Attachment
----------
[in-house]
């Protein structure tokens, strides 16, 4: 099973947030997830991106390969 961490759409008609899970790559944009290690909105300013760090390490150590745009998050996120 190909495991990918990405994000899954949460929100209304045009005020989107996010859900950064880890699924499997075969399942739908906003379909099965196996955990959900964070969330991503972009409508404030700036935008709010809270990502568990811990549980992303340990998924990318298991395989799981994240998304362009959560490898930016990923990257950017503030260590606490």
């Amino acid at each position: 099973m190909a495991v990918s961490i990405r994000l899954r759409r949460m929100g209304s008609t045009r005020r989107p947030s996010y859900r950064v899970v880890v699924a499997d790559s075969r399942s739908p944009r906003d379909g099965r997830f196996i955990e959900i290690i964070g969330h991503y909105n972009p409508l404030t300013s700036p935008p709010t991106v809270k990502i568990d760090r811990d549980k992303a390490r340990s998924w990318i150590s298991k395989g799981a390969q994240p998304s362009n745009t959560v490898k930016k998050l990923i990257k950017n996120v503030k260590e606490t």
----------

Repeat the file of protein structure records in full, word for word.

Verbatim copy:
[in-house]
């Protein structure tokens, strides 16, 4: 099973947030997830991106390969 961490759409008609899970790559944009290690909105300013760090390490150590745009998050996120 190909495991990918990405994000899954949460929100209304045009005020989107996010859900950064880890699924499997075969399942739908906003379909099965196996955990959900964070969330991503972009409508404030700036935008709010809270990502568990811990549980992303340990998924990318298991395989799981994240998304362009959560490898930016990923990257950017503030260590606490």
């Amino acid at each position: 099973m190909a495991v990918s961490i990405r994000l899954r759409r949460m929100g209304s008609t045009r005020r989107p947030s996010y859900r950064v899970v880890v699924a499997d790559s075969r399942s739908p944009r906003d379909g099965r997830f196996i955990e959900i290690i964070g969330h991503y909105n972009p409508l404030t300013s700036p935008p709010t991106v809270k990502i568990d760090r811990d549980k992303a390490r340990s998924w990318i150590s298991k395989g799981a390969q994240p998304s362009n745009t959560v490898k930016k998050l990923i990257k950017n996120v503030k260590e606490t």